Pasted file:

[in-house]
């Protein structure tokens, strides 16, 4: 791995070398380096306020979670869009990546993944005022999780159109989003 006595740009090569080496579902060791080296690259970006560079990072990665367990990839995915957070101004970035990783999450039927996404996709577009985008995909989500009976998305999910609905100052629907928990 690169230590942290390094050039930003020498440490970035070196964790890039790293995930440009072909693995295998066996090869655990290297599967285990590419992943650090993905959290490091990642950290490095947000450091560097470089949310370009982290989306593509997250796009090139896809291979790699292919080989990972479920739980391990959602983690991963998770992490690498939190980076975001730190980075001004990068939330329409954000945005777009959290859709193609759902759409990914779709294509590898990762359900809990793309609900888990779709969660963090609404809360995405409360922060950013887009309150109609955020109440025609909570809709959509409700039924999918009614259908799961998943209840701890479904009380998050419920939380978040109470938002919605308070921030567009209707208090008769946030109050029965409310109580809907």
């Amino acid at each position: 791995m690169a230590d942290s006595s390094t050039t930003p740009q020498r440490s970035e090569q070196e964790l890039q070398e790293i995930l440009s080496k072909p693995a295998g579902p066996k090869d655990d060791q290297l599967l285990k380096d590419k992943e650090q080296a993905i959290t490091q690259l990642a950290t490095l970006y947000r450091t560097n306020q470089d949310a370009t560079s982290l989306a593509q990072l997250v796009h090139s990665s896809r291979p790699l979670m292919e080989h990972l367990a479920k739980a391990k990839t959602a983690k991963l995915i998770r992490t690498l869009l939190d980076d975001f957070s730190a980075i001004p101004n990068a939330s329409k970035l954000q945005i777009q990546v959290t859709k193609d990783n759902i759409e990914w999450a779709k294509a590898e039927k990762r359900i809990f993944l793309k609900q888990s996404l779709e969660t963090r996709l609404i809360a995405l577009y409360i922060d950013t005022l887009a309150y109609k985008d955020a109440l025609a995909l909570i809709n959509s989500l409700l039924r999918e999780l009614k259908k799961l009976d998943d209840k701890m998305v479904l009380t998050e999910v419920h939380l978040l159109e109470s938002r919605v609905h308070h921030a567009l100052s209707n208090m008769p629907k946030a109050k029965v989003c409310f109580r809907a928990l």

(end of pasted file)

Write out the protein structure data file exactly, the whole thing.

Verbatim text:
[in-house]
């Protein structure tokens, strides 16, 4: 791995070398380096306020979670869009990546993944005022999780159109989003 006595740009090569080496579902060791080296690259970006560079990072990665367990990839995915957070101004970035990783999450039927996404996709577009985008995909989500009976998305999910609905100052629907928990 690169230590942290390094050039930003020498440490970035070196964790890039790293995930440009072909693995295998066996090869655990290297599967285990590419992943650090993905959290490091990642950290490095947000450091560097470089949310370009982290989306593509997250796009090139896809291979790699292919080989990972479920739980391990959602983690991963998770992490690498939190980076975001730190980075001004990068939330329409954000945005777009959290859709193609759902759409990914779709294509590898990762359900809990793309609900888990779709969660963090609404809360995405409360922060950013887009309150109609955020109440025609909570809709959509409700039924999918009614259908799961998943209840701890479904009380998050419920939380978040109470938002919605308070921030567009209707208090008769946030109050029965409310109580809907």
């Amino acid at each position: 791995m690169a230590d942290s006595s390094t050039t930003p740009q020498r440490s970035e090569q070196e964790l890039q070398e790293i995930l440009s080496k072909p693995a295998g579902p066996k090869d655990d060791q290297l599967l285990k380096d590419k992943e650090q080296a993905i959290t490091q690259l990642a950290t490095l970006y947000r450091t560097n306020q470089d949310a370009t560079s982290l989306a593509q990072l997250v796009h090139s990665s896809r291979p790699l979670m292919e080989h990972l367990a479920k739980a391990k990839t959602a983690k991963l995915i998770r992490t690498l869009l939190d980076d975001f957070s730190a980075i001004p101004n990068a939330s329409k970035l954000q945005i777009q990546v959290t859709k193609d990783n759902i759409e990914w999450a779709k294509a590898e039927k990762r359900i809990f993944l793309k609900q888990s996404l779709e969660t963090r996709l609404i809360a995405l577009y409360i922060d950013t005022l887009a309150y109609k985008d955020a109440l025609a995909l909570i809709n959509s989500l409700l039924r999918e999780l009614k259908k799961l009976d998943d209840k701890m998305v479904l009380t998050e999910v419920h939380l978040l159109e109470s938002r919605v609905h308070h921030a567009l100052s209707n208090m008769p629907k946030a109050k029965v989003c409310f109580r809907a928990l």